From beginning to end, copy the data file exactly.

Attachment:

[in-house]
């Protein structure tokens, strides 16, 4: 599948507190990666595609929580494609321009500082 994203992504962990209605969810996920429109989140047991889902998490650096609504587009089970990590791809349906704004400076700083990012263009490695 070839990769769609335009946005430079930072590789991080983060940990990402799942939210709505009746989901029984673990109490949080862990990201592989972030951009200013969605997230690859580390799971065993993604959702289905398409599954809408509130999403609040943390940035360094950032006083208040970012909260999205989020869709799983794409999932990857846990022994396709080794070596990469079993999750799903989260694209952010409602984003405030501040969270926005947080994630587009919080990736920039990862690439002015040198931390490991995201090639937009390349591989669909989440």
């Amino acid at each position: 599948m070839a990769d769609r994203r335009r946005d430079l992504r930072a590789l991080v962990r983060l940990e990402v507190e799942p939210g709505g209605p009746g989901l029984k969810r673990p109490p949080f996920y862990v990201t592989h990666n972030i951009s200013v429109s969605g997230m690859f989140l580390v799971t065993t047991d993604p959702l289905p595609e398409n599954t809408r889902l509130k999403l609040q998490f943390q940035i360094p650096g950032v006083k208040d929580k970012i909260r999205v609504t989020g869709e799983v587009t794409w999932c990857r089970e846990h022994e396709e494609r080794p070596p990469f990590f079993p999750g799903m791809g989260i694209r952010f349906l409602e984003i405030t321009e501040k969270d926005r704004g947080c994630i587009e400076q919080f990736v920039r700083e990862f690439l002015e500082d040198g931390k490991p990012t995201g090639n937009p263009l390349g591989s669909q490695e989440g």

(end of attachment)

[in-house]
């Protein structure tokens, strides 16, 4: 599948507190990666595609929580494609321009500082 994203992504962990209605969810996920429109989140047991889902998490650096609504587009089970990590791809349906704004400076700083990012263009490695 070839990769769609335009946005430079930072590789991080983060940990990402799942939210709505009746989901029984673990109490949080862990990201592989972030951009200013969605997230690859580390799971065993993604959702289905398409599954809408509130999403609040943390940035360094950032006083208040970012909260999205989020869709799983794409999932990857846990022994396709080794070596990469079993999750799903989260694209952010409602984003405030501040969270926005947080994630587009919080990736920039990862690439002015040198931390490991995201090639937009390349591989669909989440």
């Amino acid at each position: 599948m070839a990769d769609r994203r335009r946005d430079l992504r930072a590789l991080v962990r983060l940990e990402v507190e799942p939210g709505g209605p009746g989901l029984k969810r673990p109490p949080f996920y862990v990201t592989h990666n972030i951009s200013v429109s969605g997230m690859f989140l580390v799971t065993t047991d993604p959702l289905p595609e398409n599954t809408r889902l509130k999403l609040q998490f943390q940035i360094p650096g950032v006083k208040d929580k970012i909260r999205v609504t989020g869709e799983v587009t794409w999932c990857r089970e846990h022994e396709e494609r080794p070596p990469f990590f079993p999750g799903m791809g989260i694209r952010f349906l409602e984003i405030t321009e501040k969270d926005r704004g947080c994630i587009e400076q919080f990736v920039r700083e990862f690439l002015e500082d040198g931390k490991p990012t995201g090639n937009p263009l390349g591989s669909q490695e989440g």